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CIRCA 1720

CIRCA 1720
Each showing Harlequin in verte colors on a tiled floor before a Chinese style wall, most wearing delicately patterned costume, including one with tuning forks on his pantaloons, no doubt a reference to one of the satirical sayings that often accompanied these cartoons: De Actie-mars op de tang (The march of the share values played on the tuning fork)
8 in. (20.3 cm.) diameter (5)
With Cohen & Pearce, London.

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Becky MacGuire Chinese Export Porcelain

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Lot Essay

As discussed in the footnote to lot 12, the South Sea Bubble was a rampant, widespread 1720s financial speculation that led to financial ruin and even imprisonment in both Holland and England. Spoofs of the foolish and greedy investors were published in many media, often using the popular Commedia dell'Arte Harlequin to mock investor buffoonery. One influential satirical work published in Amsterdam in 1720 was titled This great Theatre of Folly, representing the origin, progress and downfall of the South Sea Bubble in France, England and Holland. Engravings of this type eventually made their way to China, to be copied onto porcelain.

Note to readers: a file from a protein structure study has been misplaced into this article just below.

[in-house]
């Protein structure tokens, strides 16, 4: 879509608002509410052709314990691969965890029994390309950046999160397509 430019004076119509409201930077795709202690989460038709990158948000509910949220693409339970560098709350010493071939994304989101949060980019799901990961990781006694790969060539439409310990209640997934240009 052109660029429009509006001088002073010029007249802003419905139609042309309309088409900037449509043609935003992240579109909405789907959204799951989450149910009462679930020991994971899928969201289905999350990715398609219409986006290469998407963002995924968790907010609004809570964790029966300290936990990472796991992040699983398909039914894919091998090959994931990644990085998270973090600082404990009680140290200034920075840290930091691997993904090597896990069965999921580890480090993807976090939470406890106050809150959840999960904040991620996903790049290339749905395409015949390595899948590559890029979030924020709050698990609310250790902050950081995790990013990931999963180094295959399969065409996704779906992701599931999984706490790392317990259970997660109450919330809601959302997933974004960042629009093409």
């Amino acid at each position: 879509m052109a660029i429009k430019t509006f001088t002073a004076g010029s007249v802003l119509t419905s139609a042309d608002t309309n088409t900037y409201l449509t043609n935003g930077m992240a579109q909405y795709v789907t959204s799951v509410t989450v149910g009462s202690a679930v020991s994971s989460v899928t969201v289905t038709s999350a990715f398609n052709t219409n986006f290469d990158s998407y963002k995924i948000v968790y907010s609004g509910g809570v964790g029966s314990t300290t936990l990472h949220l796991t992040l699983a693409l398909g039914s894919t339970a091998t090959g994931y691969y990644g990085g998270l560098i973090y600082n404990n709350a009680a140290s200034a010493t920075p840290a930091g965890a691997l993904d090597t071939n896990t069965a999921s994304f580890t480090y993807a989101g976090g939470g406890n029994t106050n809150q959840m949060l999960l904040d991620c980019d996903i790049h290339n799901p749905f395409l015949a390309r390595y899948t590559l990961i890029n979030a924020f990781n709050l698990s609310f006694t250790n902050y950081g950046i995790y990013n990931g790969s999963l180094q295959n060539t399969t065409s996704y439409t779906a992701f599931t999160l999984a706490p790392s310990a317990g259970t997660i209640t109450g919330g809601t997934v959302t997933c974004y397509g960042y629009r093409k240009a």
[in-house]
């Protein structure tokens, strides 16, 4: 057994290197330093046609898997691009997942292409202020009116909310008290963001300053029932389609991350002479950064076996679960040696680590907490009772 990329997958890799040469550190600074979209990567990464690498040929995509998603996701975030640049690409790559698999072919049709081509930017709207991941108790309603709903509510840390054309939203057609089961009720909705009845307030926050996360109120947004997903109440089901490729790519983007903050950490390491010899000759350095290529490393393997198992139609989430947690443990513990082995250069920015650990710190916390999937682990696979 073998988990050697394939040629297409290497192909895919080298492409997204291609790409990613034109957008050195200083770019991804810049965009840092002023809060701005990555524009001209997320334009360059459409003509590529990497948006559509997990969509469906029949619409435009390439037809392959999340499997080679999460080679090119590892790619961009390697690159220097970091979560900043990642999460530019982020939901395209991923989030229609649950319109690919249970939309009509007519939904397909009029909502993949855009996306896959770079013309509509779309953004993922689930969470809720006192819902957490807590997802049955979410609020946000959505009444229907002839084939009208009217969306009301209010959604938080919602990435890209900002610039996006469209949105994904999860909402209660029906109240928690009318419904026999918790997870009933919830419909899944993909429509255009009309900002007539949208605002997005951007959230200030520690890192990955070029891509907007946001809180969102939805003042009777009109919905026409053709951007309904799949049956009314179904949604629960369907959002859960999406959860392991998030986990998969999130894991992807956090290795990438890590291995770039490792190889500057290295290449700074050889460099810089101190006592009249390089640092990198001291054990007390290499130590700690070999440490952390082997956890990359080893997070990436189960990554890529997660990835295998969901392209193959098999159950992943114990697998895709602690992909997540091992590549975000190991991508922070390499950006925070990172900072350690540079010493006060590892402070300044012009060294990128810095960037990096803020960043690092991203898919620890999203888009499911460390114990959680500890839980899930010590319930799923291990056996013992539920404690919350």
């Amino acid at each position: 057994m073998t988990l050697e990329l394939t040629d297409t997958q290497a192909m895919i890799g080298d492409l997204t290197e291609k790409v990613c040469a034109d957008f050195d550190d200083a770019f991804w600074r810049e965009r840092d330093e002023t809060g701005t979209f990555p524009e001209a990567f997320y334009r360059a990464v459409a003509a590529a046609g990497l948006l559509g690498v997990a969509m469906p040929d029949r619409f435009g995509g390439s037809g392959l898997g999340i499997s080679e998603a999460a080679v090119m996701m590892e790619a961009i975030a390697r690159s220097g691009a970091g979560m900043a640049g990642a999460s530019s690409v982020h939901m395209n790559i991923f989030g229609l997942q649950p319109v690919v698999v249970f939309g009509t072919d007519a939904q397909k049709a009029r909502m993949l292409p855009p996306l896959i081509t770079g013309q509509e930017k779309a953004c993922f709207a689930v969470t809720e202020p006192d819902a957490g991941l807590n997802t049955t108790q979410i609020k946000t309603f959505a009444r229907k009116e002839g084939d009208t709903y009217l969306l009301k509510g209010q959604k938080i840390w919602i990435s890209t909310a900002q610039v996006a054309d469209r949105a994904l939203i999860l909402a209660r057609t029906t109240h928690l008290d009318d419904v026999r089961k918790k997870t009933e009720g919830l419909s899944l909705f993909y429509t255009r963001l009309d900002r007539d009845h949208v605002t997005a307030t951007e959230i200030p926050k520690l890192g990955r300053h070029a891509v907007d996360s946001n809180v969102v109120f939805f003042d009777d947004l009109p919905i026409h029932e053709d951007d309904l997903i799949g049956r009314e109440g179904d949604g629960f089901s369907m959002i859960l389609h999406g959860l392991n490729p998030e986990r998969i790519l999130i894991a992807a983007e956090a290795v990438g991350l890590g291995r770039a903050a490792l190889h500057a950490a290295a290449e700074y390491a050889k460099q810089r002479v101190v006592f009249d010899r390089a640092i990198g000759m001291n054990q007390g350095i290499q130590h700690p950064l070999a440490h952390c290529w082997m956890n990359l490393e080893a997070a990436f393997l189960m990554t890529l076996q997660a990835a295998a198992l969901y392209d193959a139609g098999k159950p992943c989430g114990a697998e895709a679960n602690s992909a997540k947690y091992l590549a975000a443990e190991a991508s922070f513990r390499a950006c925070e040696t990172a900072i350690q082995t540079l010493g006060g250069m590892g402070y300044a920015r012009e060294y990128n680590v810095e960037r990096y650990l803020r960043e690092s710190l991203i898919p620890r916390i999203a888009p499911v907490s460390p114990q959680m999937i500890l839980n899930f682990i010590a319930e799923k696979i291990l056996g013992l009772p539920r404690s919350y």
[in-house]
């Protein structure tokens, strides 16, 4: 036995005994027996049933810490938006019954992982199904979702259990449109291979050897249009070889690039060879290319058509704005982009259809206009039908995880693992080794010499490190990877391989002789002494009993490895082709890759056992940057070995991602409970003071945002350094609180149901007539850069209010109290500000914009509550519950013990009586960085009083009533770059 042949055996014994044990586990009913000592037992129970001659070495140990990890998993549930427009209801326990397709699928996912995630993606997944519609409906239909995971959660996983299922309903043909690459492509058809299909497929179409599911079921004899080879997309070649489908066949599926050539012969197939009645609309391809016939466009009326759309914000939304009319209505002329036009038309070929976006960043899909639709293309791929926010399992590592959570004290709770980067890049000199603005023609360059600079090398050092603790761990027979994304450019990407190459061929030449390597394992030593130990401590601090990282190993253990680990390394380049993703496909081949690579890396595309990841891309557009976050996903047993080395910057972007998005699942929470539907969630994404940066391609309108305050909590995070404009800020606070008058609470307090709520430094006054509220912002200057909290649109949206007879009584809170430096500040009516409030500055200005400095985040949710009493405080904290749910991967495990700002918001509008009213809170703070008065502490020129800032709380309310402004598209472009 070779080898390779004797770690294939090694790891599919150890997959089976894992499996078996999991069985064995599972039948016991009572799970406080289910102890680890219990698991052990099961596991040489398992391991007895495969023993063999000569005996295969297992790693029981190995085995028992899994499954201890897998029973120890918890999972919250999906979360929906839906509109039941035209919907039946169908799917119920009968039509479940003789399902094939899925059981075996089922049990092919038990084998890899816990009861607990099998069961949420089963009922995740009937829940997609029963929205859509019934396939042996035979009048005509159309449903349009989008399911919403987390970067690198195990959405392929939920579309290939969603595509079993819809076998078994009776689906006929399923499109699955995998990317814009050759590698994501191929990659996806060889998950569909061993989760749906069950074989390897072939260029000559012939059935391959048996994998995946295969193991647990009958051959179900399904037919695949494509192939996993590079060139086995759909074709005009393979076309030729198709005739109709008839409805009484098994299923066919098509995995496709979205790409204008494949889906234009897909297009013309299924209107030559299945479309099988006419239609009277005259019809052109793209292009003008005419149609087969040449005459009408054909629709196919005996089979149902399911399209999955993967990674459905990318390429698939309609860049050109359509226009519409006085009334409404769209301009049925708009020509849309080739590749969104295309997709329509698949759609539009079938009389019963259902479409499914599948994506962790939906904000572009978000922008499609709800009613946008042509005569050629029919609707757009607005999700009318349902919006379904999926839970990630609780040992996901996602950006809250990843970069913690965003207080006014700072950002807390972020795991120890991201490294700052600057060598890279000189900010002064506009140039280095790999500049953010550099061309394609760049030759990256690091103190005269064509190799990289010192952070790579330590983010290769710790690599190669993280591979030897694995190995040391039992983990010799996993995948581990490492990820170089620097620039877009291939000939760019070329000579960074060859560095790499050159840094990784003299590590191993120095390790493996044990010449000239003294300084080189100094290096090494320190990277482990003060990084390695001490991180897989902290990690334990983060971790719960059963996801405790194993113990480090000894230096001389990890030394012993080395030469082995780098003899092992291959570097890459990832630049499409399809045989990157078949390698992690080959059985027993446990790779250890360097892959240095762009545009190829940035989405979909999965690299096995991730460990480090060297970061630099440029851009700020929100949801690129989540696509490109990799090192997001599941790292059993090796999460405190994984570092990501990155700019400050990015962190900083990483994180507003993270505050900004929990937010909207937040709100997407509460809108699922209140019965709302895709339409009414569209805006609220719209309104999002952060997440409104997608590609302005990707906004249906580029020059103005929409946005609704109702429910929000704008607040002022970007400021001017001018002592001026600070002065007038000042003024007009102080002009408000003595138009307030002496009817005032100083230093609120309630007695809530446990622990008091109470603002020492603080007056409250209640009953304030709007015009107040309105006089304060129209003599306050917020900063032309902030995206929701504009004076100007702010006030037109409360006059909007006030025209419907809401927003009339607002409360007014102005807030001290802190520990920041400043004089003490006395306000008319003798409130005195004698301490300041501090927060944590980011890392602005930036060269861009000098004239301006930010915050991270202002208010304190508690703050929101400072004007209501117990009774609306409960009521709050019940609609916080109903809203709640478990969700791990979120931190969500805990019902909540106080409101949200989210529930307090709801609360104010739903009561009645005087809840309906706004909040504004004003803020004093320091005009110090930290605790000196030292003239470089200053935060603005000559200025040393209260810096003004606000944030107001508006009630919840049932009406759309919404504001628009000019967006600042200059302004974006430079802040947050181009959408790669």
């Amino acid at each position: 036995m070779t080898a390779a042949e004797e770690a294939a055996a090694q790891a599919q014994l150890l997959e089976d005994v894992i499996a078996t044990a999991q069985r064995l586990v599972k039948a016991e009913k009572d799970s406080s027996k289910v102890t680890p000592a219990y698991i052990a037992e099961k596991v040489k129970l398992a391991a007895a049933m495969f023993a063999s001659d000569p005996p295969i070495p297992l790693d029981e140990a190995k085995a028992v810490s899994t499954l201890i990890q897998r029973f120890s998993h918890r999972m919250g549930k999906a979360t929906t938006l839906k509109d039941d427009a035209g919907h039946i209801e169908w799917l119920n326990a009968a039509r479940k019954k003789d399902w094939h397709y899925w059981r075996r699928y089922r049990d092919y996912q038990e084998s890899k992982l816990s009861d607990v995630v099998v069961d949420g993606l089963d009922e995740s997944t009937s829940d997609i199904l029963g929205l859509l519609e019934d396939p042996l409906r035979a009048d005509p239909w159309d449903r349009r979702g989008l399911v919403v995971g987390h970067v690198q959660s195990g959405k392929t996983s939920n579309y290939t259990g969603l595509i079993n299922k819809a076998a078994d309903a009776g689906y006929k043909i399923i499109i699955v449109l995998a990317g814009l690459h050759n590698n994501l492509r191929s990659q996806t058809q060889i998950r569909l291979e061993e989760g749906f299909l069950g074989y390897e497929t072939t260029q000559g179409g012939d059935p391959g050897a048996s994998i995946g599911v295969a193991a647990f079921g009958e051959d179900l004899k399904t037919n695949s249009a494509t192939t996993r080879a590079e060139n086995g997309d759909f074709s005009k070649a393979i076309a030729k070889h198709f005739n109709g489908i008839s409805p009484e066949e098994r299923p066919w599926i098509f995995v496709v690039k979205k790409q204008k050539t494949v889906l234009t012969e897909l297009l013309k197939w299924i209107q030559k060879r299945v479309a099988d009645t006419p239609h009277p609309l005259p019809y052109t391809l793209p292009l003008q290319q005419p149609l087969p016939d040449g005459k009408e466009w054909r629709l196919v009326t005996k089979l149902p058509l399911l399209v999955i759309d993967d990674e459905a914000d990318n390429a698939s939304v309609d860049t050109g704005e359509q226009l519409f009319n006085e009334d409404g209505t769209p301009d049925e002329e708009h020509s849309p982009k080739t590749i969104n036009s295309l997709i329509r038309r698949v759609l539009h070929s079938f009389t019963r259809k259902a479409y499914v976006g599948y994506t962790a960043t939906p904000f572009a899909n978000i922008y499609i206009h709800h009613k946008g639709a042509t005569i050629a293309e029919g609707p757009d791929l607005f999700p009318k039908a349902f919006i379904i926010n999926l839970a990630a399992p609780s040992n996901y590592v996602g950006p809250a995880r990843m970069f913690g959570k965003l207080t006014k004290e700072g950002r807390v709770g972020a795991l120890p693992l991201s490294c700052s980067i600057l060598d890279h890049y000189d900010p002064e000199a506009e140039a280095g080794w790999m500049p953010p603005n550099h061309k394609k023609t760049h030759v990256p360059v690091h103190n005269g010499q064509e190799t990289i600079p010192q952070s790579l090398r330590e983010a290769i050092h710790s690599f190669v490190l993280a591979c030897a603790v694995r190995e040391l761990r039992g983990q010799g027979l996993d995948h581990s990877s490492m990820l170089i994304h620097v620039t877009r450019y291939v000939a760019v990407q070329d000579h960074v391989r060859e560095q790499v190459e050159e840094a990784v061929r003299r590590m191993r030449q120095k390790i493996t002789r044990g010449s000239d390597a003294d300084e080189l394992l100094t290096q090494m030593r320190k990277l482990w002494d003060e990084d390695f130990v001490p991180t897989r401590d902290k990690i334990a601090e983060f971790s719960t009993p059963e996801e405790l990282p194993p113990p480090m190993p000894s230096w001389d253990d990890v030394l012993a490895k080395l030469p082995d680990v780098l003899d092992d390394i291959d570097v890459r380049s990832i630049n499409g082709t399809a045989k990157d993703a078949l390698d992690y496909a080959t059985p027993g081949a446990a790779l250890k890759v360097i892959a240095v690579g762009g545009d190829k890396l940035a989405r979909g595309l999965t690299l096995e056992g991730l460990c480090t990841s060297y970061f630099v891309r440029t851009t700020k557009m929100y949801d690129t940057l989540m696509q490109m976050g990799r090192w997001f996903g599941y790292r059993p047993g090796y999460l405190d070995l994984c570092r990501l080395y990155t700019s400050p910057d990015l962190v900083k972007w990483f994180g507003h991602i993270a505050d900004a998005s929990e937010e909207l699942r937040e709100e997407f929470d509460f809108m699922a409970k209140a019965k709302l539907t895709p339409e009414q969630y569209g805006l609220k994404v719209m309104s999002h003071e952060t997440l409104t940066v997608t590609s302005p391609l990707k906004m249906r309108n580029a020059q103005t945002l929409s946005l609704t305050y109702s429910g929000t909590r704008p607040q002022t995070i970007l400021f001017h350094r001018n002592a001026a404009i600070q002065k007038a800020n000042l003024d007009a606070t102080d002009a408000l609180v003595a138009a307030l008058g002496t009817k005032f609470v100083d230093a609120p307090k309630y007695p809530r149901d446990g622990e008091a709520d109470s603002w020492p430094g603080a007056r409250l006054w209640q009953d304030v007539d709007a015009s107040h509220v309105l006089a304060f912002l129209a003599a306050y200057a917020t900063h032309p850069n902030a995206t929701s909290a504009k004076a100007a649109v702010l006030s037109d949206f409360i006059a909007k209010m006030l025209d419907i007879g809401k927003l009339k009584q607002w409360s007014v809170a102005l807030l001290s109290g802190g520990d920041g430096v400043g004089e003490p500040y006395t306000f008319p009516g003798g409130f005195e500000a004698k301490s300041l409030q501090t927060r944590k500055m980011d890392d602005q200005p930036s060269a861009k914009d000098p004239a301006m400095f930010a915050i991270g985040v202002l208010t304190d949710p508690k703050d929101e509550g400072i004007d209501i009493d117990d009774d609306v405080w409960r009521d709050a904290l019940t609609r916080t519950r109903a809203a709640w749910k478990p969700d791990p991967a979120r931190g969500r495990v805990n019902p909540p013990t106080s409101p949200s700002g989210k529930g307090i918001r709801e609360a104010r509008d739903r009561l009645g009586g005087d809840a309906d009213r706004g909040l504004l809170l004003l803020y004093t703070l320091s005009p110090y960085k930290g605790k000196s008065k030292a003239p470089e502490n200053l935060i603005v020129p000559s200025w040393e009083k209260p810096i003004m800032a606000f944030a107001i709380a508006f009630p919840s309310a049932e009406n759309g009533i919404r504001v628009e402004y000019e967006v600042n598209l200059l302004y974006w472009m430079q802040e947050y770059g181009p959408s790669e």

The best-known series of export "Bubble" plates show Commedia figures in doucai enamels alongside Dutch inscriptions lampooning both swindlers and speculators. Another variant in verte enamels is seen in lot 12. This version, with its exaggerated poses of Harlequin, whose features have become almost Asian, was found in the Dreesman Collection, no. J-83, sold Christie's, Amsterdam, 16 April 2002, lot 1309 (a set of five plus one repeat). Others are illustrated by Hervouët and Bruneau (op. cit., pp. 216-217), who note that this series is more rare than the doucai, and "very rare to find in the salerooms or antique dealers'".

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